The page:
RACHEL MARTIN, HOST:
Oregon has one of the most ambitious climate plans in the country. It completely phases out fossil fuels to generate electricity by 2040. But cleaner renewable energy comes with a challenge. Most plants only generate power when the sun shines and the wind blows. Monica Samayoa from Oregon Public Broadcasting visited a facility that uses batteries to help solve the problem.
MONICA SAMAYOA, BYLINE: In rural eastern Oregon, rising from bright yellow wheat fields and framed by snow-covered mountains, there are hundreds of giant wind turbines and solar panels generating clean electric energy. Unlike fossil fuel power plants, there's little noise, just the gentle whooshing of wind turbines...
(SOUNDBITE OF HUMMING AND CREAKING)
SAMAYOA: ...And the occasional sound of a motor adjusting solar panels to track the sun. Walk closer, and you can see what's unique about this power plant - batteries to store electricity. You can also hear another sound.
(SOUNDBITE OF HIGH-PITCHED WHINE)
JANA LEHN: The high frequency - you're hearing the inverter, and then you got fans blowing.
SAMAYOA: Jana Lehn with NextEra Energy Resources says the inverter makes it possible to use the energy generated as electricity in homes.
LEHN: From our inverter, we can go out to the grid, or we can go and charge our batteries. And then at night, when we don't have any sun to produce power, we can push power from our batteries through our inverter out to the grid.
SAMAYOA: Portland General Electric started operating this first-of-its-kind power plant in March. It generates up to 350 megawatts of clean energy, enough to power about 100,000 homes. The batteries store enough to power about a quarter of that for four hours. The utility's director of sustainability strategy, Kristen Sheeran, says adding batteries increases the reliability of clean energy resources.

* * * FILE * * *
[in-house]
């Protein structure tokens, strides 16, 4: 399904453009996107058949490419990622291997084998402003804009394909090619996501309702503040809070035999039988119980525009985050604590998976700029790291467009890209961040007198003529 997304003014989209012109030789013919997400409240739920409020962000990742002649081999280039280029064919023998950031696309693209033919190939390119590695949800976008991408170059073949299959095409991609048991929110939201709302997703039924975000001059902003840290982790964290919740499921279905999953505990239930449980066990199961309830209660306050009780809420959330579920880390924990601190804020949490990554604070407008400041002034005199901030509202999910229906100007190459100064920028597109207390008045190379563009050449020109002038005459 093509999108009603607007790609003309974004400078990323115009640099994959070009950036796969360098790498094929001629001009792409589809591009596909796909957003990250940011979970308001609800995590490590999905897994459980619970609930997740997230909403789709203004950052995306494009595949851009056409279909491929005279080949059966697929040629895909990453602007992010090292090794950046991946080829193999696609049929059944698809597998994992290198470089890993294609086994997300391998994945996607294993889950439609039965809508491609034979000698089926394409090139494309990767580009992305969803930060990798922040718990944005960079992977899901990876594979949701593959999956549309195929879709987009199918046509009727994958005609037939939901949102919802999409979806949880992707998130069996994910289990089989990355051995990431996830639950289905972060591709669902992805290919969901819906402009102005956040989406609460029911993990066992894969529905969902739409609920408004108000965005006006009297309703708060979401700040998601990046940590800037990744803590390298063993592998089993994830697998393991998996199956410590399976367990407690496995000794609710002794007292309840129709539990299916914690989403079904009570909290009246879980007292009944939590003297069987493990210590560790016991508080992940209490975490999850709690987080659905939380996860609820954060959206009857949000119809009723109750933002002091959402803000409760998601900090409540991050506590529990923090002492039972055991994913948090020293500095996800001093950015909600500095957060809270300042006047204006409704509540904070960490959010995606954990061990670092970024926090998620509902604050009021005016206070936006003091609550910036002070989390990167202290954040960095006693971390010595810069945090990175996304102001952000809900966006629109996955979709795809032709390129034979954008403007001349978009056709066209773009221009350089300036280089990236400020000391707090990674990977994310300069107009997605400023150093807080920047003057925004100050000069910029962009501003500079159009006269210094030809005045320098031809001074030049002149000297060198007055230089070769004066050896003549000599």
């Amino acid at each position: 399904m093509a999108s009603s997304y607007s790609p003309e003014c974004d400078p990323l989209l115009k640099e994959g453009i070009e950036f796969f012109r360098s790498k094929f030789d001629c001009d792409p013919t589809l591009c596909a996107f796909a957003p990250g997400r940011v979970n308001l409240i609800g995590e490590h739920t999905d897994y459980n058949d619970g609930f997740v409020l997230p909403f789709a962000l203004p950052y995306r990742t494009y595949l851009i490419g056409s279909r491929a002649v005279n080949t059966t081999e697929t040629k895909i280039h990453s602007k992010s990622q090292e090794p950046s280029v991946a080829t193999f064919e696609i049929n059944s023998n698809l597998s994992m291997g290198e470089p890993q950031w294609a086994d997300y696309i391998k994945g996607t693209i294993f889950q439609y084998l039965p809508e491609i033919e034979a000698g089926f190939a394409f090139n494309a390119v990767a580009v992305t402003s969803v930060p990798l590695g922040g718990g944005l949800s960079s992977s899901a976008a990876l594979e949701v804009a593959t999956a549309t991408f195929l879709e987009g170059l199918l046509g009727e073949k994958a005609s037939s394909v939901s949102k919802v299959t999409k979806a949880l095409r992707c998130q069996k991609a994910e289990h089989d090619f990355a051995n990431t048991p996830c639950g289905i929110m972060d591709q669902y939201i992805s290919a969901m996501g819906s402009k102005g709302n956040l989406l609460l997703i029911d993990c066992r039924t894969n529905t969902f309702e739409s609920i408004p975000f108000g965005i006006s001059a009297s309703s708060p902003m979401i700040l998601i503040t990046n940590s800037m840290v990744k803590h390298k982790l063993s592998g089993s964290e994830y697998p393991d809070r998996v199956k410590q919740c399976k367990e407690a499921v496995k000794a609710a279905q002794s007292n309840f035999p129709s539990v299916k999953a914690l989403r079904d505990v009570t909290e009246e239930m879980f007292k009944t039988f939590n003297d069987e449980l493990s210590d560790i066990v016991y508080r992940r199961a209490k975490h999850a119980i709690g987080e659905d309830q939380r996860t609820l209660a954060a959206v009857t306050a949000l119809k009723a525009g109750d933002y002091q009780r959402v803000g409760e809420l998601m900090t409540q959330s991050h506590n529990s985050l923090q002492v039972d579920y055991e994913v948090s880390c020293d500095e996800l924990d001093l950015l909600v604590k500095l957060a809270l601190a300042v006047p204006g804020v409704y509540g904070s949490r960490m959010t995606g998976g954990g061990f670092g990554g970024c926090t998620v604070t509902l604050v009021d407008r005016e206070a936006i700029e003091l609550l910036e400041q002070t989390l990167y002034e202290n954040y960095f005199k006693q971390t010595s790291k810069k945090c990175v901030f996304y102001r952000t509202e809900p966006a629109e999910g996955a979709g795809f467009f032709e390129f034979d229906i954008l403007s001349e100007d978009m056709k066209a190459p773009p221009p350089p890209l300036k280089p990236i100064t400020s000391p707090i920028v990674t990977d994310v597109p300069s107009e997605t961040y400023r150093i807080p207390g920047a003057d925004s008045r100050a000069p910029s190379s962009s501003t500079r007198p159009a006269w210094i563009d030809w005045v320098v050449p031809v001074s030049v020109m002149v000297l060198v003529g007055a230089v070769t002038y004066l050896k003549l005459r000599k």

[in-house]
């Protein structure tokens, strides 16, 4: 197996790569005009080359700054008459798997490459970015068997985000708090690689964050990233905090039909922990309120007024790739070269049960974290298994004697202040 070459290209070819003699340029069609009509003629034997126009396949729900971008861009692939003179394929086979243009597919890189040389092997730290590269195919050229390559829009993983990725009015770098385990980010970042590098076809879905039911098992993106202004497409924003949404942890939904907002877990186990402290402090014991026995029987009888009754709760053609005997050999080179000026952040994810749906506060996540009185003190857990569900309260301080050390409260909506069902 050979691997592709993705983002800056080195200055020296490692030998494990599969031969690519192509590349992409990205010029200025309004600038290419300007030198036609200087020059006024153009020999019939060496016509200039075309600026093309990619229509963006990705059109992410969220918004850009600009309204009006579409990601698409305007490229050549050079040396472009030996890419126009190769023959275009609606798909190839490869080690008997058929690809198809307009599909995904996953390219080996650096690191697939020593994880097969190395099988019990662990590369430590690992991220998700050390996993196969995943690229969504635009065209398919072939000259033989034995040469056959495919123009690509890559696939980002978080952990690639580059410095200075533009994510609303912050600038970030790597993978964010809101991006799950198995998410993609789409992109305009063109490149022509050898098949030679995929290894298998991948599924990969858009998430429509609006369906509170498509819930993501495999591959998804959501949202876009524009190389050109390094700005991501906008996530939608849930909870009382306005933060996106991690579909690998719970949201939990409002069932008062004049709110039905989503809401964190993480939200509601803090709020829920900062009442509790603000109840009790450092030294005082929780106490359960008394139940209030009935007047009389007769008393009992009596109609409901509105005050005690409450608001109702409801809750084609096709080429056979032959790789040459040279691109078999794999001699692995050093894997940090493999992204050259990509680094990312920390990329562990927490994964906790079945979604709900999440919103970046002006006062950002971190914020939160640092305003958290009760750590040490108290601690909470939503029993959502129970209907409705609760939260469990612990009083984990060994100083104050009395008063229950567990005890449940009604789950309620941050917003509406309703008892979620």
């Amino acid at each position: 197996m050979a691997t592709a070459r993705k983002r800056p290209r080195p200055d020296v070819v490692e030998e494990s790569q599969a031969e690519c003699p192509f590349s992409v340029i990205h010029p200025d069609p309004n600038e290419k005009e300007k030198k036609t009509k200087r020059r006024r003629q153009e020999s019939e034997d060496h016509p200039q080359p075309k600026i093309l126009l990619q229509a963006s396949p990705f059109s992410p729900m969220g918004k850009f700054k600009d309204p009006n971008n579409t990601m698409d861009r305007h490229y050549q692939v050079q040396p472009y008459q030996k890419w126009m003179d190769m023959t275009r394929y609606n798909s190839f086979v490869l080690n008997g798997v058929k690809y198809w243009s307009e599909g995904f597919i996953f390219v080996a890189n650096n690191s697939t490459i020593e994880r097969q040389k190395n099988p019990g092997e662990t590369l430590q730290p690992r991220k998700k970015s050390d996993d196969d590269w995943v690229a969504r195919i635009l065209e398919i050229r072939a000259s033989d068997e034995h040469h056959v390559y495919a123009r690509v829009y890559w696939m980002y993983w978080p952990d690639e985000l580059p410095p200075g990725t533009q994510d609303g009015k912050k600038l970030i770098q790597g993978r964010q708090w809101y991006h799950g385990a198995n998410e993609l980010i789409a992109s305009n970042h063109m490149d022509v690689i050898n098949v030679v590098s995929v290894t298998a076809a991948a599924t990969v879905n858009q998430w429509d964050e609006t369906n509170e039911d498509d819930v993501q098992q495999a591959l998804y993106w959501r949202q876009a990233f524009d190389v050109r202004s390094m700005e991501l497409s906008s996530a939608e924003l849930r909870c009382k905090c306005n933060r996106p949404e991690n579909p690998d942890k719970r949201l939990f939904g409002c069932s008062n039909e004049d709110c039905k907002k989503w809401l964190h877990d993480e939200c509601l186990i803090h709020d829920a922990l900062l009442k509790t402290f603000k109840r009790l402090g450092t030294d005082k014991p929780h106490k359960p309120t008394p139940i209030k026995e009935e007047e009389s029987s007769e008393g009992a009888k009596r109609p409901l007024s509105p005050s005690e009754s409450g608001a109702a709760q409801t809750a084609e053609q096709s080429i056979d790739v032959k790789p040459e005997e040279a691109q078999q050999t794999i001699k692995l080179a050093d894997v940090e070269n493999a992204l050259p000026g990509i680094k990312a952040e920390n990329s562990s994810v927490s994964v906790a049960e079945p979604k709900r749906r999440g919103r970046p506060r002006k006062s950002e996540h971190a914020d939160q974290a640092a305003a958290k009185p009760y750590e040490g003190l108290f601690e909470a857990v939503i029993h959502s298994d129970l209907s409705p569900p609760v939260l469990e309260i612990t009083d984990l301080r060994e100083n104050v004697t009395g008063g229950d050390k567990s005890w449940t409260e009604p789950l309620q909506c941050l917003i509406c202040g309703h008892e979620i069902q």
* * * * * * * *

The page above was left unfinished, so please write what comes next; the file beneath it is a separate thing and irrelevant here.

KRISTEN SHEERAN: You are seeing the next iteration of battery storage technology and the ability to integrate that on site or near site to where, you know, wind and solar energy is actually being produced. So I think you're going to see more of these types of facilities in the future.
SAMAYOA: The state's main utility watchdog group supported plans for this plant. Bob Jenks is the executive director of the Oregon Citizens' Utility Board.
BOB JENKS: This is a good example that we can move to a clean energy system. We can get emissions out. We can deal with climate change. The technology is not the problem. The technology exists.
SAMAYOA: Jenks says, to meet Oregon's clean energy goals, there needs to be a diversity of renewable resources and flexibility. He says, adding batteries helps provide both. But he says battery capacity can decline over time. The utility says, as technology advances, the facility is already built to handle more battery storage. Jenks says weather is another variable that affects batteries.
JENKS: Anyone who owns an electric vehicle knows that in the winter, you don't get the same amount of miles as you get in the summer.
SAMAYOA: Still, Jenks says the facility is good for ratepayers, and he hopes it will change when, where and how clean energy is created and stored across the state. Portland General Electric expects to build more power plants like this one, enough to power about half a million homes by the end of the decade.
For NPR News, I'm Monica Samayoa in Lexington, Ore.
NPR transcripts are created on a rush deadline by an NPR contractor. This text may not be in its final form and may be updated or revised in the future. Accuracy and availability may vary. The authoritative record of NPR’s programming is the audio record.